Not being stupid, and having no ulterior motive informed by some political agenda, most pensioners like myself are well able to figure out that if pensions paid in any country are funded from the taxes levied by and borrowing undertaken by that country, then pensions in Scotland must be paid from the taxes raised in Scotland made up when necessary by money that is borrowed.

I don’t consider myself significantly more intelligent than the average pensioner and I immediately follow the chain of logic which takes me in no time at all to the realisation that the only thing that changes with the restoration of Scotland’s independence is which government administers the tax and borrowing. At present, tax raised in Scotland is administered by a government in England which is not elected by taxpayers in Scotland. Likewise, the money which is invariably needed to meet expenditure on pensions etc in Scotland is borrowed on our behalf by a government in England which has no democratic legitimacy in Scotland. A government which is not democratically accountable to the people of Scotland. A government over which we have to control and no meaningful influence.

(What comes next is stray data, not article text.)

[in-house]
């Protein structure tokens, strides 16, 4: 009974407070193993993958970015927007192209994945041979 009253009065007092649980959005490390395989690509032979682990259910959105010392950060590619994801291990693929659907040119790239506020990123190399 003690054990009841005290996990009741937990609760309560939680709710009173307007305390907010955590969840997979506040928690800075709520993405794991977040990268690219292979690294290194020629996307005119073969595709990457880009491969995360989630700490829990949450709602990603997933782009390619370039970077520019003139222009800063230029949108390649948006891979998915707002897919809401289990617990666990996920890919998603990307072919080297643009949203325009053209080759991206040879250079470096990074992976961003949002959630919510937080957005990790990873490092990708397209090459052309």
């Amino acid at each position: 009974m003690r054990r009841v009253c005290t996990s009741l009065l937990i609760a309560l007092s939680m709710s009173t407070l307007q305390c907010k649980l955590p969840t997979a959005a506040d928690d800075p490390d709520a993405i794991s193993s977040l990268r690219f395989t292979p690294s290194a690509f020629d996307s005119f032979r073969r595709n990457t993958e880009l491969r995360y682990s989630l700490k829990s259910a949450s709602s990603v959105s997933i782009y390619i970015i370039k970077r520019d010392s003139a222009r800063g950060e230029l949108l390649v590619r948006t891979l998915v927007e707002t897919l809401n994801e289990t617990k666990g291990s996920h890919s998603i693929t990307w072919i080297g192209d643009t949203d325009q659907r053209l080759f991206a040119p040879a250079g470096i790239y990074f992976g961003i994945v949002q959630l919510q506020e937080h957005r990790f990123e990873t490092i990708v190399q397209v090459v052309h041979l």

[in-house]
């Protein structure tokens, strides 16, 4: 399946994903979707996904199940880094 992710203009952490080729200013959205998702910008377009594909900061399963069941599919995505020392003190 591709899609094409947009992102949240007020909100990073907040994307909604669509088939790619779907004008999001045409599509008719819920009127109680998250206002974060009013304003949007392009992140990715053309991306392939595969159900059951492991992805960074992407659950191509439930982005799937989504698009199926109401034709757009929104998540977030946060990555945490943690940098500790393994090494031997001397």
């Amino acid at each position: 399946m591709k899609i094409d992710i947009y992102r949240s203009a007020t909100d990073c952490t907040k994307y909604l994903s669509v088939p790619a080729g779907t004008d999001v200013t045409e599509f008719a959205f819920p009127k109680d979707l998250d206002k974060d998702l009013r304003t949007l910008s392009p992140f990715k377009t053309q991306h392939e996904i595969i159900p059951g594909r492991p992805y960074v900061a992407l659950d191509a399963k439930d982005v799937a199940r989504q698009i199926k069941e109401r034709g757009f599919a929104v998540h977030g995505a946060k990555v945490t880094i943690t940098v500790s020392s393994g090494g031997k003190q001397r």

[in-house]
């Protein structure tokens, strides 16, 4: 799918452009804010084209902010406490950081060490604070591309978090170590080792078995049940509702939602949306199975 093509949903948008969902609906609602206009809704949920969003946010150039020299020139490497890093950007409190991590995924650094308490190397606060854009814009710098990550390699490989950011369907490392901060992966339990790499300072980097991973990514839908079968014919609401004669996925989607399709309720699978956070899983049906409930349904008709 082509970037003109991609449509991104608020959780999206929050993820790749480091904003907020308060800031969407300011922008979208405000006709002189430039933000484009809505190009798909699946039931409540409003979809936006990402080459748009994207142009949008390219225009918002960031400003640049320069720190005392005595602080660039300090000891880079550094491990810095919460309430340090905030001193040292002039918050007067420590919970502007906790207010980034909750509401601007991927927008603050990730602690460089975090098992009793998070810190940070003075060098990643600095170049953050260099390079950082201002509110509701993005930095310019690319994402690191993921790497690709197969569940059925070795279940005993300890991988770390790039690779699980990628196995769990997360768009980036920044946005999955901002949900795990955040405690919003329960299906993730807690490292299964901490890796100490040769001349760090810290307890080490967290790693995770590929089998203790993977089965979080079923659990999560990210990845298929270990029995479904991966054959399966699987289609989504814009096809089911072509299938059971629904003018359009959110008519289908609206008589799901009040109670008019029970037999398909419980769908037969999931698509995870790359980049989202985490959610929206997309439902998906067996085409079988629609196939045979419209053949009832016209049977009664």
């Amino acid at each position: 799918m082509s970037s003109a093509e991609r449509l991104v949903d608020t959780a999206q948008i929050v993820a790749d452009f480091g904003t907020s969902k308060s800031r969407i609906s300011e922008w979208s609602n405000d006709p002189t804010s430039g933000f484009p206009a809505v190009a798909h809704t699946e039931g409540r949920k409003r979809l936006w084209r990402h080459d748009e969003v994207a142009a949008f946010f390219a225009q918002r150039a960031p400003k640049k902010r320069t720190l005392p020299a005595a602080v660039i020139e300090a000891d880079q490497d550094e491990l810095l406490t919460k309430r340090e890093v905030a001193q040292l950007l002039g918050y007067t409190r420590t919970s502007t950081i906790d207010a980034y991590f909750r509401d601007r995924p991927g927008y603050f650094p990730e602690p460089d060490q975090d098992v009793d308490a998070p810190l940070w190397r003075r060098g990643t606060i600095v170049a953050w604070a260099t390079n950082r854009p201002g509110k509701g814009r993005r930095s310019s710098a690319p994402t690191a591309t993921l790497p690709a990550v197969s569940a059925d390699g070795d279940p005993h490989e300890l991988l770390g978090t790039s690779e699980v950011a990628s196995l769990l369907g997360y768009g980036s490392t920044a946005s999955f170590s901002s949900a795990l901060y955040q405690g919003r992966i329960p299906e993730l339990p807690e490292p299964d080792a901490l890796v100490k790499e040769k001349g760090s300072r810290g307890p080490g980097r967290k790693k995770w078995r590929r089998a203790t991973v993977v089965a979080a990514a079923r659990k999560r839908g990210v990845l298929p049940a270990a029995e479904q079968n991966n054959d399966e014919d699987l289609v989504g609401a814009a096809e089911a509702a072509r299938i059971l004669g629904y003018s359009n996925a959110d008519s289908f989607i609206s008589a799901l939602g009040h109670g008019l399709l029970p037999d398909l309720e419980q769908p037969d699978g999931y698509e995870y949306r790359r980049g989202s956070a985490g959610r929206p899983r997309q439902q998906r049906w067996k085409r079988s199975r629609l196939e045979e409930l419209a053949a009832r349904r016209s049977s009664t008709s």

Most pensioners who think the thing through cannot help but conclude that the only thing which changes with regard to their pensions when Scotland’s independence is restored is that taxes and borrowings which pay their pensions will cease to be administered by what is effectively a foreign government and will instead be in the hands of a government elected by and accountable to the people of Scotland.